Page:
Please use this identifier to cite or link to this item: https://hdl.handle.net/10356/96540
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dc.contributor.authorLuo, Yuanen
dc.contributor.authorZhang, Baileen
dc.contributor.authorHan, Tianchengen
dc.contributor.authorChen, Zhien
dc.contributor.authorDuan, Yuboen
dc.contributor.authorChu, Chia-Weien
dc.contributor.authorBarbastathis, Georgeen
dc.contributor.authorQiu, Cheng Weien
dc.date.accessioned2013-05-08T03:58:08Zen
dc.date.accessioned2019-12-06T19:32:10Z-
dc.date.available2013-05-08T03:58:08Zen
dc.date.available2019-12-06T19:32:10Z-
dc.date.copyright2013en
dc.date.issued2013en
dc.identifier.citationLuo, Y., Zhang, B., Han, T., Chen, Z., Duan, Y., Chu, C. W., et al. (2013). Phase-preserved optical elevator. Optics Express, 21(6), 6650-6657.en
dc.identifier.issn1094-4087en
dc.identifier.urihttps://hdl.handle.net/10356/96540-
dc.description.abstractThe unique superiority of transformation optics devices designed from coordinate transformation is their capability of recovering both ray trajectory and optical path length in light manipulation. However, very few experiments have been done so far to verify this dual-recovery property from viewpoints of both ray trajectory and optical path length simultaneously. The experimental difficulties arise from the fact that most previous optical transformation optics devices only work at the nano-scale; the lack of intercomparison between data from both optical path length and ray trajectory measurement in these experiments obscured the fact that the ray path was subject to a subwavelength lateral shift that was otherwise not easily perceivable and, instead, was pointed out theoretically [B. Zhang et al. Phys. Rev. Lett. 104, 233903 (2010)]. Here, we use a simple macroscopic transformation optics device of phase-preserved optical elevator, which is a typical birefringent optical phenomenon that can virtually lift an optical image by a macroscopic distance, to demonstrate decisively the unique optical path length preservation property of transformation optics. The recovery of ray trajectory is first determined with no lateral shift in the reflected ray. The phase preservation is then verified with incoherent white-light interferometry without ambiguity and phase unwrapping.en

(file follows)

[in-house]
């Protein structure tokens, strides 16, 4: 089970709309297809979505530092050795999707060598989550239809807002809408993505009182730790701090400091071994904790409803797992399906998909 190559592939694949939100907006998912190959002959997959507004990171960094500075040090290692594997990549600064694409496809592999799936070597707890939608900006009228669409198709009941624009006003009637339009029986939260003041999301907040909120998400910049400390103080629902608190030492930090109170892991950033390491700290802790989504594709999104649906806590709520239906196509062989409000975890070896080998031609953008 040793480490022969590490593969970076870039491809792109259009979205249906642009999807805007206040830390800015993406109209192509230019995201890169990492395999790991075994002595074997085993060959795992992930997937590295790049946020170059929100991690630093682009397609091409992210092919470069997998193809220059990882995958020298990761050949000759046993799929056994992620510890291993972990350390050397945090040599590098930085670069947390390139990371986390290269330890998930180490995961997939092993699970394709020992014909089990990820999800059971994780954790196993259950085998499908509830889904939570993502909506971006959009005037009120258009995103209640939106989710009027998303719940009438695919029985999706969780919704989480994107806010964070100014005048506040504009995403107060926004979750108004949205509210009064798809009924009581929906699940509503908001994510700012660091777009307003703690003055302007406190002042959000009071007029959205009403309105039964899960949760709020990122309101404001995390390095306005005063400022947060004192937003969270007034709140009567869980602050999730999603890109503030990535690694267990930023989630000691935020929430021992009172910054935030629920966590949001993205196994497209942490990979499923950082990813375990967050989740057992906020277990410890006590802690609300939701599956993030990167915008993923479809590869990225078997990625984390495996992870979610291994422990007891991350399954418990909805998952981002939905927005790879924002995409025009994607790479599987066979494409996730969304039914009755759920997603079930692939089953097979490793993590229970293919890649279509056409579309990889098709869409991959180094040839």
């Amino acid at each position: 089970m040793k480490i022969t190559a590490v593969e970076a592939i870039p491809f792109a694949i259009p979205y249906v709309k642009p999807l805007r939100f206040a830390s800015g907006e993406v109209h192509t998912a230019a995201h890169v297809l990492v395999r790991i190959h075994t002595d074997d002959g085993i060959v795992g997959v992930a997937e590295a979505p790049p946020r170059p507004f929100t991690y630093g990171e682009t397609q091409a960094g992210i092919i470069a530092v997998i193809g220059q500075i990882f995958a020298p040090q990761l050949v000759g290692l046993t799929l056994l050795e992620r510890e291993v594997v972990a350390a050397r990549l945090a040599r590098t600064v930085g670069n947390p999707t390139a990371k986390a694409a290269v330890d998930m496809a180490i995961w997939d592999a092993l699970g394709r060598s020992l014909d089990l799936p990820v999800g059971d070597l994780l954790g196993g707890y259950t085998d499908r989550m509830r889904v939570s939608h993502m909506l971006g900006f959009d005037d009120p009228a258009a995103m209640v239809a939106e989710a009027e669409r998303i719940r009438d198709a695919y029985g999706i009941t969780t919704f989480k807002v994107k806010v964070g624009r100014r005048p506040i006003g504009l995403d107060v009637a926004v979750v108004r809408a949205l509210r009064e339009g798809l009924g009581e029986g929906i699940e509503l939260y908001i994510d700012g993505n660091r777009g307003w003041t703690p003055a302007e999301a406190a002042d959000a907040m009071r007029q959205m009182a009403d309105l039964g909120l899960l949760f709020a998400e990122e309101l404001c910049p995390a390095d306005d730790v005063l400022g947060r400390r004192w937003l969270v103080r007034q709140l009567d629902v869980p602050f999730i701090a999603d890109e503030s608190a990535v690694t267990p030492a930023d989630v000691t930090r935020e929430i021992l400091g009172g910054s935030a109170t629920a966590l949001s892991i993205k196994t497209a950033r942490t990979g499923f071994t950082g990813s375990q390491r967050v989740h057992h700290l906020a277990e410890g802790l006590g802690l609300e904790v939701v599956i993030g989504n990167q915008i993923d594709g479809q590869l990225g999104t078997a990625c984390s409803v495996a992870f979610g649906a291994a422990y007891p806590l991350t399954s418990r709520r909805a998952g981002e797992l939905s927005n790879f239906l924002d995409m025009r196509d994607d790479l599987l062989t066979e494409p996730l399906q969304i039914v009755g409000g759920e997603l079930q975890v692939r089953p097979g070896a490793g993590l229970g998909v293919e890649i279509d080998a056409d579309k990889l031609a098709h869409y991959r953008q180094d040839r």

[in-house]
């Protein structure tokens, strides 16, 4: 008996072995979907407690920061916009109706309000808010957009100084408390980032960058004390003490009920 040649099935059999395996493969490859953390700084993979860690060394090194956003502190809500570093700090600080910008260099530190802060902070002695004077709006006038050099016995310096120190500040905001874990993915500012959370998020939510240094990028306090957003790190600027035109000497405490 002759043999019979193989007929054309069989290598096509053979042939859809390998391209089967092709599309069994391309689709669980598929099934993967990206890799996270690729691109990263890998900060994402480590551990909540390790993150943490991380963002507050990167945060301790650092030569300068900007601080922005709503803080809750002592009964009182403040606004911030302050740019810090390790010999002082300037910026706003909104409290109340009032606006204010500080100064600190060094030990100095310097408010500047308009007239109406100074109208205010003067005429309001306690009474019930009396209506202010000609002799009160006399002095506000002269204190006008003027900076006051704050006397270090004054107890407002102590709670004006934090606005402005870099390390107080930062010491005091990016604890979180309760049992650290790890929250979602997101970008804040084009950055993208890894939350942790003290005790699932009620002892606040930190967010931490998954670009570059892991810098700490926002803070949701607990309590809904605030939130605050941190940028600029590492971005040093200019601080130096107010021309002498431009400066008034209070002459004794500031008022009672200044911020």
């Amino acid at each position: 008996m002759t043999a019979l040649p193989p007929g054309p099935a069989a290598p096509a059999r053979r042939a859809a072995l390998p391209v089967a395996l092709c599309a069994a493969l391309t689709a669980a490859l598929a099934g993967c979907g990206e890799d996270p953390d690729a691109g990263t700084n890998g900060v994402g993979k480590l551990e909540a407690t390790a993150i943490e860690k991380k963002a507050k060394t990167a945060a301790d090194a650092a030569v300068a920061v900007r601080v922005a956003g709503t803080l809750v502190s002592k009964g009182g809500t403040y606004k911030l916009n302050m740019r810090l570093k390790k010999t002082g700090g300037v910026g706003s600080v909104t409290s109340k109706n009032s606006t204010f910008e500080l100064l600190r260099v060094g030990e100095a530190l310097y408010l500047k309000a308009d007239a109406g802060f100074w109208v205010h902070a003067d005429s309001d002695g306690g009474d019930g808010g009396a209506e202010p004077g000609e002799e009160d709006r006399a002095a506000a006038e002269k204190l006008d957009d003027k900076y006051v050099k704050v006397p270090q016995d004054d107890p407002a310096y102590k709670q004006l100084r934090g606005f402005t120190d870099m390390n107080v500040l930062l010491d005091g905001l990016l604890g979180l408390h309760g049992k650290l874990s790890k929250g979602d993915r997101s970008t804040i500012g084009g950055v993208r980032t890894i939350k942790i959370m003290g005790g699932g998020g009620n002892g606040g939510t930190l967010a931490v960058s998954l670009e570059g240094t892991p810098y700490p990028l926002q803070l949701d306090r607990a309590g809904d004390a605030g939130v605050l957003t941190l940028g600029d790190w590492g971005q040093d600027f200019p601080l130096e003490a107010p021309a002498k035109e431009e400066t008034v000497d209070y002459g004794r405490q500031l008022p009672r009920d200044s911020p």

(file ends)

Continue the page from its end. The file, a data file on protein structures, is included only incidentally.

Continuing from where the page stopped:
dc.language.isoenen
dc.relation.ispartofseriesOptics expressen
dc.rights© 2013 Optical Society of America. This paper was published in Optics Express and is made available as an electronic reprint (preprint) with permission of Optical Society of America. The paper can be found at the following official DOI: http://dx.doi.org/10.1364/OE.21.006650. One print or electronic copy may be made for personal use only. Systematic or multiple reproduction, distribution to multiple locations via electronic or other means, duplication of any material in this paper for a fee or for commercial purposes, or modification of the content of the paper is prohibited and is subject to penalties under law.en
dc.subjectDRNTU::Science::Physics::Optics and lighten
dc.titlePhase-preserved optical elevatoren
dc.typeJournal Articleen
dc.contributor.schoolSchool of Physical and Mathematical Sciencesen
dc.identifier.doi10.1364/OE.21.006650en
dc.description.versionPublished versionen
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